Website Planning: Tricks Of The Trade
I was traveling last week so, unfortunately, I missed the class discussion about website maps, wireframes, and storyboards. While catching up on these topics, I came across an interesting article on Smashing Magazine by Kristin Wemmer of Paste Interactive.
Wemmer provides some valuable advice for website planning. She likens building a good website to telling a good story – both require a cohesive outline and a clear plot.
Below I’ve summarized the merits (according to Wemmer) of several website planning methods. A full list is included in the article.
- Card sorting is simply labeling index cards to represent website pages and organizing based on hierarchy. A project manager can ask stakeholders to sort the cards into logical stacks and talk through their rationale. This activity builds collaboration and trust early on in the website development process. Card sorting makes people feel like they’re contributing.
- A content inventory entails creating a spreadsheet of all of your website pages and their corresponding URLs. This process can help you understand the breadth of your website and the purpose of each page. It becomes especially useful when you add page notes and single-sentence summaries of why each page exists. A content inventory is a great way to find unnecessary pages on your website. Wemmer suggests this method is more useful for planning redesigns than new websites.
- Powerpoint or Keynote slides are used as a website planning tool by many office professionals. Their wide availability and relative ease of use makes them a good makeshift option for some workflows. Tips from Wemmer: Don’t get too creative with “designing” your pages. Avoid color, graphics, and anything else that doesn’t illustrate hierarchy of content. Also, keep your system simple. The more complicated it is for you to drag pages and update links, the more reluctant you’ll be to explore new layout options.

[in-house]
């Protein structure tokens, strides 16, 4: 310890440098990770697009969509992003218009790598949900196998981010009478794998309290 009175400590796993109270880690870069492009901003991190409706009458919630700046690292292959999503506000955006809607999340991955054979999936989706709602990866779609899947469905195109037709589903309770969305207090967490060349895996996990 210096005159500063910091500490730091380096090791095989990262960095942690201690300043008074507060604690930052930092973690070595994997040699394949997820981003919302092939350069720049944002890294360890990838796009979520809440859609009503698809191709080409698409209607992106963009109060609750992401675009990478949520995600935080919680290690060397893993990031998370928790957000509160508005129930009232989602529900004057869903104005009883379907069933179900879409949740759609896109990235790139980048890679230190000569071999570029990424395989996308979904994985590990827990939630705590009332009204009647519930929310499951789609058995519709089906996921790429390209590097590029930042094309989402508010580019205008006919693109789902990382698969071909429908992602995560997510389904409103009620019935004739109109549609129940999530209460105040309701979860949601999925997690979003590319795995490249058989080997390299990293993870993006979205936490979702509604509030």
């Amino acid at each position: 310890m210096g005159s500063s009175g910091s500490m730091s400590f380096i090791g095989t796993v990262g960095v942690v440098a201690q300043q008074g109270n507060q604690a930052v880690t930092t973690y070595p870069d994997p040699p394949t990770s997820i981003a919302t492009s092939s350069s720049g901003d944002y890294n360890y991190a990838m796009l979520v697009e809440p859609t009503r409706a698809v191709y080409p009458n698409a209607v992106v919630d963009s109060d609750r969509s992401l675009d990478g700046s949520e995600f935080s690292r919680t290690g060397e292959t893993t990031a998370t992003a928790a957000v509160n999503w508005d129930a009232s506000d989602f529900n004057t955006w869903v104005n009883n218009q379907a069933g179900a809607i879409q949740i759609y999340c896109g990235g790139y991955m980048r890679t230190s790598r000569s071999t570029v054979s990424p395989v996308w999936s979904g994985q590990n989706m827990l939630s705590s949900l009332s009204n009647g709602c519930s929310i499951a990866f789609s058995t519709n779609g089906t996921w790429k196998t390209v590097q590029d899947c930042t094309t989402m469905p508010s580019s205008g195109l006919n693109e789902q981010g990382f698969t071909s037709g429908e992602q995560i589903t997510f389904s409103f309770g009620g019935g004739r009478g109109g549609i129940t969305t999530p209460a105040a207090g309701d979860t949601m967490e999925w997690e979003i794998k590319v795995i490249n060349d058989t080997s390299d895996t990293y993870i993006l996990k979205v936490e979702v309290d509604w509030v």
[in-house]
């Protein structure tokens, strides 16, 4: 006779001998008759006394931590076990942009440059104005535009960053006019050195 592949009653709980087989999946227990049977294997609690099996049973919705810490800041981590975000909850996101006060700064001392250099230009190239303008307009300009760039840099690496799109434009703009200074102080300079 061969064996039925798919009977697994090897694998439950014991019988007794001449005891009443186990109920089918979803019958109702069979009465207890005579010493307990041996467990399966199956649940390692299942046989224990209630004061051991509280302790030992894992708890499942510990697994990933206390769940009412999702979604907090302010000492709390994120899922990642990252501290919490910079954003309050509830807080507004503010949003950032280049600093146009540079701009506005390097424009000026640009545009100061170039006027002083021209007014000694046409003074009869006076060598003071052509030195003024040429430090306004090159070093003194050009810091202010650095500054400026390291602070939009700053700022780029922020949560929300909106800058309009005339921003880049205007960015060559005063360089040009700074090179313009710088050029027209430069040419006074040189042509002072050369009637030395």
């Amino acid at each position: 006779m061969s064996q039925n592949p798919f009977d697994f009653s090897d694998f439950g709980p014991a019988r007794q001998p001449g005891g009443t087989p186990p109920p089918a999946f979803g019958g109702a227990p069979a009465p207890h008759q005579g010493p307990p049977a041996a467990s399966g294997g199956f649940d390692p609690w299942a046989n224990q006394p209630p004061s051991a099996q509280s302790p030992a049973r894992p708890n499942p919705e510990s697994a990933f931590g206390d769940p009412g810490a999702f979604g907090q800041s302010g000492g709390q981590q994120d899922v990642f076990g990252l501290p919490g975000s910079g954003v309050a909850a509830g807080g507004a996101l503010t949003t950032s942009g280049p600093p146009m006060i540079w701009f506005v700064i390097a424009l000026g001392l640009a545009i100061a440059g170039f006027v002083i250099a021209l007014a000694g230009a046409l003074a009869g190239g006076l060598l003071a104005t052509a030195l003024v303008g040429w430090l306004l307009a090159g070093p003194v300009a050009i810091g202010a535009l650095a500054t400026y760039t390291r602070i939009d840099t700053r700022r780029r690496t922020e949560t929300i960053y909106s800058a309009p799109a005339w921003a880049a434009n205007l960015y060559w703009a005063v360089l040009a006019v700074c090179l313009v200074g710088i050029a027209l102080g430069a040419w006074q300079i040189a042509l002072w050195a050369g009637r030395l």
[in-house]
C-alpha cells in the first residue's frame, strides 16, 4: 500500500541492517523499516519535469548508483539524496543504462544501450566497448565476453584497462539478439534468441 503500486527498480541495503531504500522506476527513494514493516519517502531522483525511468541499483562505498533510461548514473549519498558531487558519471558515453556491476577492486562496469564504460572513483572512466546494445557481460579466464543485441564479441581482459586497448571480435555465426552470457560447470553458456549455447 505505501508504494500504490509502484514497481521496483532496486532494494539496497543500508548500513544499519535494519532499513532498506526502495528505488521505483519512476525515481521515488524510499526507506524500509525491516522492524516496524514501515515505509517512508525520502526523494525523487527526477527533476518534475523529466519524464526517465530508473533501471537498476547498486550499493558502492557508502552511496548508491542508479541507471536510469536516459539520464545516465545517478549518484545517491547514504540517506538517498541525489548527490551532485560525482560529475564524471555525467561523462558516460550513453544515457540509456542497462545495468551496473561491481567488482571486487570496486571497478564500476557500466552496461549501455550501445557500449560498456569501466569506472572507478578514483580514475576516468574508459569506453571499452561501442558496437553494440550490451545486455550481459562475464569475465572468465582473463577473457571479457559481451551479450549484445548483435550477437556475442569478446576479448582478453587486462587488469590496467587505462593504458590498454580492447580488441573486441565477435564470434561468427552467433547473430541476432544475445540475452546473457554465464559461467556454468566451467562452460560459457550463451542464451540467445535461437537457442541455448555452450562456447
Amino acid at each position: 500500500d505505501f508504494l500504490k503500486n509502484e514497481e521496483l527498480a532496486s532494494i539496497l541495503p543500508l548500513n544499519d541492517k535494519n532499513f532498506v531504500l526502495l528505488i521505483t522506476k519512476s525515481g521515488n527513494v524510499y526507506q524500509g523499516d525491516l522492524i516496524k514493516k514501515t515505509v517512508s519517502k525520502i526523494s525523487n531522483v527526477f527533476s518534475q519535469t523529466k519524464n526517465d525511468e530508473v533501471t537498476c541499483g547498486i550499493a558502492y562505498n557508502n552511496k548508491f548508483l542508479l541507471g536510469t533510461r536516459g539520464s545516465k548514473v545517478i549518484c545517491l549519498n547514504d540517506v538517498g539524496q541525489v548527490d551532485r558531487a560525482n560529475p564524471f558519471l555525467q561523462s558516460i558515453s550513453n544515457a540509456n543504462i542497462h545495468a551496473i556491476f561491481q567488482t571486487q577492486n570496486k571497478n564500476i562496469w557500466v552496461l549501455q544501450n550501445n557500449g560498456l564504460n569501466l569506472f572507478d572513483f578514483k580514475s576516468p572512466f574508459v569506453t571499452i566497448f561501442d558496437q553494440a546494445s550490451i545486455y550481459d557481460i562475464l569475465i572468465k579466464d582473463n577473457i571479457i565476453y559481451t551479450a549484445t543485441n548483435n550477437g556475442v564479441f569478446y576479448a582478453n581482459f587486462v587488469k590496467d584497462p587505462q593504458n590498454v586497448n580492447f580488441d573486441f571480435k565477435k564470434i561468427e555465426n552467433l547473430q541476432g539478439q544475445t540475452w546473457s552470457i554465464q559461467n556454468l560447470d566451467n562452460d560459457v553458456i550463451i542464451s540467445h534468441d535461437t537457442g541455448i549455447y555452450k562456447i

- Jumpchart lets you make simple and quick HTML wireframes. This tool organizes content hierarchically, compiles feedback, and exports to the next stage of the development process. It’s highly flexible and is great for small teams and remote collaborators. The ability to export to XHTML and WordPress (WXR) makes for a rapid transition between planning and development. Tips from Wemmer: Use Jumpchart as a single spot for all of the deliverables in your website project. Also, use the permission system to control who can view and who can edit.
I’m curious to know whether anyone in class has used Jumpchart – I hadn’t heard of it until now. Apparently it was created by Paste Interactive.
Speaking from personal experience managing website projects on the marketing communications side, I can see value in all of the methods above. Card sorting drives collaboration, a content inventory helps you trim the fat, slides allow for scrappiness, and Jumpchart streamlines the process.
The two key takeaways I pull from this piece are that 1) proper website planning will ultimately save you time and money; and 2) you should choose your method(s) based on the scope of your project and the dynamics of your team.